Bledi Taska, Emsi Burning Glass
Discussant(s):
Matthew Gentzkow, Stanford University and NBER
Abstract:

How do firms set wages across space? Using vacancy data with detailed job-level information supplemented with a survey of HR managers and self-reported data on workers’ wages, Hazell, Patterson, Sarsons, and Taska show that, within the firm, 30-40% of posted wages for a given job are identical across space. Compared to differences between firms, nominal posted wages within the firm vary relatively little with local prices, a pattern that is present for realized wages as well. Using the pass-through of local shocks to wages in other locations of the firm, Hazell, Patterson, Sarsons, and Taska argue that the limited variation of wages within firms is due to national wage setting, meaning that firms choose rigid pay structures in which they set very similar nominal wages for the same job in different regions. Their survey suggests that one reason firms set wages nationally is that nominal, rather than real, wage comparisons matter to workers.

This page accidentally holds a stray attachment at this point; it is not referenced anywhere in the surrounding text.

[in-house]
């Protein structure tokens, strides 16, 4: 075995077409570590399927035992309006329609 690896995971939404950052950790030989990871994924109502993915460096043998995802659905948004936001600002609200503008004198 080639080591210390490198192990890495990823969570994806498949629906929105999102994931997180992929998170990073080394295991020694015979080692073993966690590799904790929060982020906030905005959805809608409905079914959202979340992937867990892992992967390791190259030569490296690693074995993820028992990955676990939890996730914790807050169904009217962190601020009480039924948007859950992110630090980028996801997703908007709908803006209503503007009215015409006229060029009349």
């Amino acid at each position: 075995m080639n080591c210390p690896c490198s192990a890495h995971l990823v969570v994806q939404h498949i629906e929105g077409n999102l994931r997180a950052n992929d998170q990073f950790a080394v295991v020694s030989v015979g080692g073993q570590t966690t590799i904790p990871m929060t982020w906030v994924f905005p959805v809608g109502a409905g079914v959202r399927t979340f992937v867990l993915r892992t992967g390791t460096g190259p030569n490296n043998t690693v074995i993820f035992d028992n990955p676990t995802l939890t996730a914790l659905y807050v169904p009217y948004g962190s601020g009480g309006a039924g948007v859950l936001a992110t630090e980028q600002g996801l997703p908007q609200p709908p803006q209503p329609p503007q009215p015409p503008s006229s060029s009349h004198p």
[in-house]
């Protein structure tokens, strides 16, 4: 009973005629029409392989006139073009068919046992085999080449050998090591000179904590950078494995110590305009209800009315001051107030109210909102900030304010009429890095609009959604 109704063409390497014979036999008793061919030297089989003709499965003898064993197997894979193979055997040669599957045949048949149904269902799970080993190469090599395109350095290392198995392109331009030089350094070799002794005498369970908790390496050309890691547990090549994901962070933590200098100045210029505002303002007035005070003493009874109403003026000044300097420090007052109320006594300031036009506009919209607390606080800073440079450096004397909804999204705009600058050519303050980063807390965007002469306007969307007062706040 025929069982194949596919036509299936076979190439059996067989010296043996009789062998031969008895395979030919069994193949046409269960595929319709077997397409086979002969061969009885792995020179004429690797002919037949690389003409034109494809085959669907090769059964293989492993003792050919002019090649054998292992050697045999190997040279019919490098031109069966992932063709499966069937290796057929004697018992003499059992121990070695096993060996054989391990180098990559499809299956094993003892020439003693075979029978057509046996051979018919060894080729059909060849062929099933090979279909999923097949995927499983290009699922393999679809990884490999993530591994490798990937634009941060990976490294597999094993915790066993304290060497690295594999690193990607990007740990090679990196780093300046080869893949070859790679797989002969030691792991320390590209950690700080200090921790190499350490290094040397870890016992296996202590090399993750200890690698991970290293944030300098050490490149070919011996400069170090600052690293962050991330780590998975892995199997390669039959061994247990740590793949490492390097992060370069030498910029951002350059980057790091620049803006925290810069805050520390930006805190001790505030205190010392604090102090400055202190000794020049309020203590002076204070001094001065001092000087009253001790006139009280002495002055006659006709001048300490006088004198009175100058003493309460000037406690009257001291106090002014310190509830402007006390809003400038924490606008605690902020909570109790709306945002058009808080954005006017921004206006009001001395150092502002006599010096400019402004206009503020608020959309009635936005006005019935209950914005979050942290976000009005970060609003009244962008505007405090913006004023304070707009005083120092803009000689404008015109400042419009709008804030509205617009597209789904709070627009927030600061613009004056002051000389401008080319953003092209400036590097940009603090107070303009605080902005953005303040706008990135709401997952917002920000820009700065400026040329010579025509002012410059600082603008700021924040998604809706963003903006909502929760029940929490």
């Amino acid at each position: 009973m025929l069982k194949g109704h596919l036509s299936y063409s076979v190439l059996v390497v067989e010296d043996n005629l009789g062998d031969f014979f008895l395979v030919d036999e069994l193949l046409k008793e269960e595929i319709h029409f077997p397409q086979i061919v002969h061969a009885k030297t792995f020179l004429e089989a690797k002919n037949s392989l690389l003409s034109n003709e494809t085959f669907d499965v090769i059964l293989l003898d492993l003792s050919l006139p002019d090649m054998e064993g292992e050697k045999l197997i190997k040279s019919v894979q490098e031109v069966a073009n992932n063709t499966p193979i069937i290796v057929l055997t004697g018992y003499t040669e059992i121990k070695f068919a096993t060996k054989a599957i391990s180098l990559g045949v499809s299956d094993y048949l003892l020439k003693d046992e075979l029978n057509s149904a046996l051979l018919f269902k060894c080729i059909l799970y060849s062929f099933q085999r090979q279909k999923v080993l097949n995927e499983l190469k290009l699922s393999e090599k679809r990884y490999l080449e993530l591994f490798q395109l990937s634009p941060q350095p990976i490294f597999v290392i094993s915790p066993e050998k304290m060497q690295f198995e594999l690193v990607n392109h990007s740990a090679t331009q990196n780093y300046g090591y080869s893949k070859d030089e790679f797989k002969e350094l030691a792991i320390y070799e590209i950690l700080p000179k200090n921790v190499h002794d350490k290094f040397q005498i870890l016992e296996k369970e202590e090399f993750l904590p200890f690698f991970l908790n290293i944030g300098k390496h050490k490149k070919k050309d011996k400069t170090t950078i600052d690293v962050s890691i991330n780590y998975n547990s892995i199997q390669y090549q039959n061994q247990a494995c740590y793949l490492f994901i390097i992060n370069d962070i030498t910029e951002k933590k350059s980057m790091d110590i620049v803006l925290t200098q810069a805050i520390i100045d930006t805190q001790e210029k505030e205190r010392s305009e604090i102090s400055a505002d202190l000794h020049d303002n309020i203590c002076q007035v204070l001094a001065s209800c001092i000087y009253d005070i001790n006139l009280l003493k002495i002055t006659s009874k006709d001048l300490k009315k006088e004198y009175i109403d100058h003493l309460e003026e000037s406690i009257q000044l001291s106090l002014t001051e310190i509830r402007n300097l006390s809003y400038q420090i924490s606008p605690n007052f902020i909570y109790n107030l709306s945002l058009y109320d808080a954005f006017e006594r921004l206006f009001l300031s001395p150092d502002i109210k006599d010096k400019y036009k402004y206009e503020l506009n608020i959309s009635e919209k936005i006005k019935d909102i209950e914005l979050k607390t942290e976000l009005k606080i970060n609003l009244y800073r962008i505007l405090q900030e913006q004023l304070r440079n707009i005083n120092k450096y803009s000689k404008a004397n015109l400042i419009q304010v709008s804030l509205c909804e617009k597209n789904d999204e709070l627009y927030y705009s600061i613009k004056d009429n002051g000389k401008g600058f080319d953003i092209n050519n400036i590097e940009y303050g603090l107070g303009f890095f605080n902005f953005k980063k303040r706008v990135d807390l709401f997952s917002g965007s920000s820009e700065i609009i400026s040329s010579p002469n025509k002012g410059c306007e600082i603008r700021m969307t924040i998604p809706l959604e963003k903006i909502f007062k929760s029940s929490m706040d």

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Power and Dignity In the Low-Wage Labor Market: Theory and Evidence from Walmart Workers
Author(s):
Arindrajit Dube, University of Massachusetts Amherst and NBER
Suresh Naidu, Columbia University and NBER
Adam D. Reich, Columbia University
Discussant(s):
Andrew Garin, University of Illinois at Urbana-Champaign
Abstract: